A Tutorial on Polymer Clay Camouflage and Techniques!
Starting with the tail is a technique used for making ‘ridge segments’. A few examples
for this technique would be the tails in ‘Camouflage Geckos’, the horns on ‘Antelope’
and to a differing degree; the ‘Elephant’s’ trunk, (Which may be seen on the Polymer
Clay Gallery page of my website)
With the side of the pointed stylus; make a nice semi-deep line. With a rocking motion;
press in on the sides and along the top to create defined ‘segments’. Try not to press the
centers more than half-way through the clay… Any further than this could result in the
segments breaking apart after baking. But! If for any reason you ever have fragile pieces
break off… a touch of superglue will do the trick! So not to worry… it can be repaired.
Using the Exacto; cut small diagonal slices from the bottom sides of each segment. Then
gently press and smooth the cut areas with the tip of the spade tool.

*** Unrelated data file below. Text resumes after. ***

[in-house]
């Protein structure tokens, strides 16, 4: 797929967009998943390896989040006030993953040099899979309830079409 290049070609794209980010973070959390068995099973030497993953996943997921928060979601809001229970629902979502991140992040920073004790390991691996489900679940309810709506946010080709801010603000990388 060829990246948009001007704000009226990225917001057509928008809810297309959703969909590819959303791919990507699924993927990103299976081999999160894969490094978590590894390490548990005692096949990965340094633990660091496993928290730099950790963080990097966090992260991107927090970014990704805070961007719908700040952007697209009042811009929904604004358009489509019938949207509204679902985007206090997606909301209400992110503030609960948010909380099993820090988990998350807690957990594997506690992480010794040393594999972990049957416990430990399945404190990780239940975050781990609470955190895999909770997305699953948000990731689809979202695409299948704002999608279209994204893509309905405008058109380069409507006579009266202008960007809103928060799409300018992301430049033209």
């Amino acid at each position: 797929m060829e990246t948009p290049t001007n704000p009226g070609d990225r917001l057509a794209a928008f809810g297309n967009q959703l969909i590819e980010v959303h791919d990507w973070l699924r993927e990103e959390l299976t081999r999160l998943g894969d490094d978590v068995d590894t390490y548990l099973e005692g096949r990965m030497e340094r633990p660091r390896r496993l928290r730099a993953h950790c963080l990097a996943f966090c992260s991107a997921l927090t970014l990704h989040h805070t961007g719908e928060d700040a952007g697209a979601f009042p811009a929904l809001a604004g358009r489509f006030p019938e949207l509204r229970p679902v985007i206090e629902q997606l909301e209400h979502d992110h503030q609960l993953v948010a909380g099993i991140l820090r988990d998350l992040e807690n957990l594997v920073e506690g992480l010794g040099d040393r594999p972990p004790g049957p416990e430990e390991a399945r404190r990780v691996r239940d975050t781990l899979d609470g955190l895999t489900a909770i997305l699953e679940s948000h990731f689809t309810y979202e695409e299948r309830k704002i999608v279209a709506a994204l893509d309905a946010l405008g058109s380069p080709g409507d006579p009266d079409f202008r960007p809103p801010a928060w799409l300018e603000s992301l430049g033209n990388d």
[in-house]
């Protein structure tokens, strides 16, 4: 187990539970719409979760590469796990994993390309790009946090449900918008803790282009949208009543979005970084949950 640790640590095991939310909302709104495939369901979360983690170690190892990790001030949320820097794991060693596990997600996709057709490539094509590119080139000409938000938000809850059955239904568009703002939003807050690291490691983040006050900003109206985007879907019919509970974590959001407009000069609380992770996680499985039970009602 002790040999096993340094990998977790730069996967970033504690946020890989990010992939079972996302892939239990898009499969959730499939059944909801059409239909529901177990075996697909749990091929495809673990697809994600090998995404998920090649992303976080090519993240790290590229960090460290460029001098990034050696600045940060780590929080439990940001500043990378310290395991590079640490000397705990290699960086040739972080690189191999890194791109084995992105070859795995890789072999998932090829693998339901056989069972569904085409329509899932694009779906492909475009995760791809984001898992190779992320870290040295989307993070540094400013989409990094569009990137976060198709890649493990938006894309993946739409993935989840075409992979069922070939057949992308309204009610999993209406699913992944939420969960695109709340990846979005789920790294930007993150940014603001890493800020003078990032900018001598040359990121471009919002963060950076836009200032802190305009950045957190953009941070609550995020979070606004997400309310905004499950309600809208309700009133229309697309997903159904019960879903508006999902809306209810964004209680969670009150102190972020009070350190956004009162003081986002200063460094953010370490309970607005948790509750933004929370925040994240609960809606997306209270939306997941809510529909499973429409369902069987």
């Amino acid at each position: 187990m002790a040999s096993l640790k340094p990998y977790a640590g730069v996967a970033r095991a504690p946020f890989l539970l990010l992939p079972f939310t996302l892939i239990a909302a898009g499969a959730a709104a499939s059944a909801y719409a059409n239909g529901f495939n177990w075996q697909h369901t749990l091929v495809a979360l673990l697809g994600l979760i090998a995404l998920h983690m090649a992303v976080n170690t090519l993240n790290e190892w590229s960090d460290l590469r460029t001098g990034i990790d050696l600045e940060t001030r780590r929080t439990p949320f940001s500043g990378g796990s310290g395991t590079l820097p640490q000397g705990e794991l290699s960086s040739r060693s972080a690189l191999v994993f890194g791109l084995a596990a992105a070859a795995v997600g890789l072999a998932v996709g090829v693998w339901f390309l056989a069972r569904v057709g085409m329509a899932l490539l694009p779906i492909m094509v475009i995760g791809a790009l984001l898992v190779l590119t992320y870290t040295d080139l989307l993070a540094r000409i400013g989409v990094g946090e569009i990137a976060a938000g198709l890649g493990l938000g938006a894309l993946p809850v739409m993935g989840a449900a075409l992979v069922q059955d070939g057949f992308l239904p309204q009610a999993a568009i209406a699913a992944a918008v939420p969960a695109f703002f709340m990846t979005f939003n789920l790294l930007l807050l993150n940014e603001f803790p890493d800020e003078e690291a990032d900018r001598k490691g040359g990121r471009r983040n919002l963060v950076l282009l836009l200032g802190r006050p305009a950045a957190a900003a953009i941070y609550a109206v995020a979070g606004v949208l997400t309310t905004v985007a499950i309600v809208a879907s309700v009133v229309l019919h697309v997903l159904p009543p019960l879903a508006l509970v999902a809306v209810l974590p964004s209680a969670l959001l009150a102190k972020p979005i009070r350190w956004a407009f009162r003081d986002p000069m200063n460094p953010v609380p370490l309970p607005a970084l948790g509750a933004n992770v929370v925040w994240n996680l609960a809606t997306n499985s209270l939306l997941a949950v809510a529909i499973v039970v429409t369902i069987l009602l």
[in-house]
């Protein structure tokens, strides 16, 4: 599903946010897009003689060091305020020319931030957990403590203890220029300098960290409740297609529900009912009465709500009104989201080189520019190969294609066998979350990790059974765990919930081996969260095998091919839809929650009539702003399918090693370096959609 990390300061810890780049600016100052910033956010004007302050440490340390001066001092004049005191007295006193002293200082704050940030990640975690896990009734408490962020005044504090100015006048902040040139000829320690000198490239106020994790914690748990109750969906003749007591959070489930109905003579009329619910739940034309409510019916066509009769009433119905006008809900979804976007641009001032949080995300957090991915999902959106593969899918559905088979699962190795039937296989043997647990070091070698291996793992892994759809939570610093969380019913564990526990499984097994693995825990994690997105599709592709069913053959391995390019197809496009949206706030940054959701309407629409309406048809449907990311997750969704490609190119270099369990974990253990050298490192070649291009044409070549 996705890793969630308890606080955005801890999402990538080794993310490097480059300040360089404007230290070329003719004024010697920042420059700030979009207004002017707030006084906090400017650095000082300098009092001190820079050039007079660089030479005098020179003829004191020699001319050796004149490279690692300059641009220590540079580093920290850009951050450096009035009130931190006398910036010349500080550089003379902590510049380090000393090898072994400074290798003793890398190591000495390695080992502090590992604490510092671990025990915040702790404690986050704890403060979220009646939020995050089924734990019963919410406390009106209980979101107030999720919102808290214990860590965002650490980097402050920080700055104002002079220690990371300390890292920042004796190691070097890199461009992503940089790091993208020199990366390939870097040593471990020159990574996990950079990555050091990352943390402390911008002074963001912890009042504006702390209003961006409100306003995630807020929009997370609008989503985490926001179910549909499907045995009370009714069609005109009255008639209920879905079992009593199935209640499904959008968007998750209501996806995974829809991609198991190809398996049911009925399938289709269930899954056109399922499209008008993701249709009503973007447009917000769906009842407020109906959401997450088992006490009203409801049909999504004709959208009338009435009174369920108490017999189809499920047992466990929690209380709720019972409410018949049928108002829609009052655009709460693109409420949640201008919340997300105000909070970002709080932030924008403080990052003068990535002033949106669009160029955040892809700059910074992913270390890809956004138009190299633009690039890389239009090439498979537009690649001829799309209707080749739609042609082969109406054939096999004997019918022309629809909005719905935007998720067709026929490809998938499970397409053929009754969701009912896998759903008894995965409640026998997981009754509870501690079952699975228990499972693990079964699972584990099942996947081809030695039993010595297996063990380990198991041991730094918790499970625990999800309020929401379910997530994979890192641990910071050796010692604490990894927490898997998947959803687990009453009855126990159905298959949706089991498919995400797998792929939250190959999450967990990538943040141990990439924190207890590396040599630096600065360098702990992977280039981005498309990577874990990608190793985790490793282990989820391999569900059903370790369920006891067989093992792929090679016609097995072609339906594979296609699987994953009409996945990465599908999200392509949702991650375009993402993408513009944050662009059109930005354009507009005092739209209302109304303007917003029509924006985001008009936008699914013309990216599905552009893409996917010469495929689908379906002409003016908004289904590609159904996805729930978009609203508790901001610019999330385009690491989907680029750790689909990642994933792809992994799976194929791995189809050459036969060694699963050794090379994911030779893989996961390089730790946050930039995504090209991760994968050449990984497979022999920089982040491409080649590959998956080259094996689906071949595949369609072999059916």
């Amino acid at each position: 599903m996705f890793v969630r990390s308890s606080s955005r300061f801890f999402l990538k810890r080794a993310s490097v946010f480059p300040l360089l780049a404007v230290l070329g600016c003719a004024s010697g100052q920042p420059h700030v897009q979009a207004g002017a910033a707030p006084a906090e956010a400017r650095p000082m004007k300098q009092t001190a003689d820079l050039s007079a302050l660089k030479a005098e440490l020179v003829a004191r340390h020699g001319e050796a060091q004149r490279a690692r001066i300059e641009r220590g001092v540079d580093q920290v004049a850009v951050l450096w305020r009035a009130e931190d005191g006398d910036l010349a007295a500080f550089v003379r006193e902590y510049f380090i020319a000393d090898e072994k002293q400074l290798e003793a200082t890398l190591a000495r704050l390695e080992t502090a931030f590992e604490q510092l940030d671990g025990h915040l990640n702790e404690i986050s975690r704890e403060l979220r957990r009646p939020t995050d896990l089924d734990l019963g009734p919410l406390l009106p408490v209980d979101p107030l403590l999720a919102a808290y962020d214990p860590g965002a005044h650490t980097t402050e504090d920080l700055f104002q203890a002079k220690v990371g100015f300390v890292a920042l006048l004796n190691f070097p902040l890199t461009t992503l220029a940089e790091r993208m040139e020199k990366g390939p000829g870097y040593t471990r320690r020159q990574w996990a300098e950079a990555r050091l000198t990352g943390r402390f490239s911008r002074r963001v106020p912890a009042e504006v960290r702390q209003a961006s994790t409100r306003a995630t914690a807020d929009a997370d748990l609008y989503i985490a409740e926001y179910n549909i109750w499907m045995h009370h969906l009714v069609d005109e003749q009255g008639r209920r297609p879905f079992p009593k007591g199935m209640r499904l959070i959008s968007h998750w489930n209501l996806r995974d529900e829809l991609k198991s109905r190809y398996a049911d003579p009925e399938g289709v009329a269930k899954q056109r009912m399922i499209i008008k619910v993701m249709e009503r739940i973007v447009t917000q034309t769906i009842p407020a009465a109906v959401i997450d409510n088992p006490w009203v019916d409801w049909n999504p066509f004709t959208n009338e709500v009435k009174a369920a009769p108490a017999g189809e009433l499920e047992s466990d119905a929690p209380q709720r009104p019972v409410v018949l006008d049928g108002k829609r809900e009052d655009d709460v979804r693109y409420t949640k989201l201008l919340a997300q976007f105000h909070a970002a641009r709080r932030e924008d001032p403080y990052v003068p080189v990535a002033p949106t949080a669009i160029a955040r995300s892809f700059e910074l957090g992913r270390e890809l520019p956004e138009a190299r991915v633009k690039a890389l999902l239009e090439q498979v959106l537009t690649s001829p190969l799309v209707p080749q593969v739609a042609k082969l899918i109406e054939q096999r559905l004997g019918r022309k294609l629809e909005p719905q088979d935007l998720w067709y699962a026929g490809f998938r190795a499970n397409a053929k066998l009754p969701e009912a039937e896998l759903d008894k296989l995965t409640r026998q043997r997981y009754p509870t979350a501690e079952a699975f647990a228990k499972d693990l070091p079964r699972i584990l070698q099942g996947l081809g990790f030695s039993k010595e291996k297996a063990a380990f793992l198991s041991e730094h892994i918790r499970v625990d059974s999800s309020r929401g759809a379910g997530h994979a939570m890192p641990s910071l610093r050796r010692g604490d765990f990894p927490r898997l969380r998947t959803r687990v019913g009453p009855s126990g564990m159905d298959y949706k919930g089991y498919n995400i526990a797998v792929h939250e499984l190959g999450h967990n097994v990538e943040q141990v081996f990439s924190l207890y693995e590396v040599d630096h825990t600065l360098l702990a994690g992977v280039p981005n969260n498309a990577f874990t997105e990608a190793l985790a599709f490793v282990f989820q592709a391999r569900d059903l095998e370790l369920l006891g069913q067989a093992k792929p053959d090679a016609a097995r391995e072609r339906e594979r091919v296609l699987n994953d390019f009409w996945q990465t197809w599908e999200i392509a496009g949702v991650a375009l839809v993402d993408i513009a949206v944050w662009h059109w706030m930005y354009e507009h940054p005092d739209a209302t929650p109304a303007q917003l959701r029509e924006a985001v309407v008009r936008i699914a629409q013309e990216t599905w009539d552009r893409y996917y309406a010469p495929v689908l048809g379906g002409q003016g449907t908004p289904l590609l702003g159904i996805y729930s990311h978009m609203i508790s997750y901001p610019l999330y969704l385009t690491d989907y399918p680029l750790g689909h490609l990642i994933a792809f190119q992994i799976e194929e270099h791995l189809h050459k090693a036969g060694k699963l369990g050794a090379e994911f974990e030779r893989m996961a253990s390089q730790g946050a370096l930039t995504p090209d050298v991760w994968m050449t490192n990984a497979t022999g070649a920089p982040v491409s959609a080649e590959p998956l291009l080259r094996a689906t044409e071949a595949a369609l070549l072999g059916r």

The finished results of your ‘Ridge Segments’. Note the
smaller tip segment of this particular design.
On the back of the head I have shaped a shallow hollow
and two small humps. This was done with the spade tool
and follows the same idea of pressing in the background to
make the higher areas stand out. Also the two eye sockets
were pushed in using the same tool and a gentle side to side
turning to give a slanted oval shape.
Whenever I do detailing, I usually have several
pictures to work from in order to gain a better
perspective. In this particular instance, I studied
several snake head views. I still ‘do my own
thing’ with drawing the various scales but try to
stick to ‘correctness’ wherever I can. Such as the
scales around the mouth are more square shaped
and the other smaller scales are a mixture of
shapes and sizes.
I am using the pointed stylus to ‘draw’ some of
the head scales but the Exacto is my tool of choice
when cutting body scales. The Exacto is easier to
handle and cuts cleaner.
The eyes are formed from two small balls of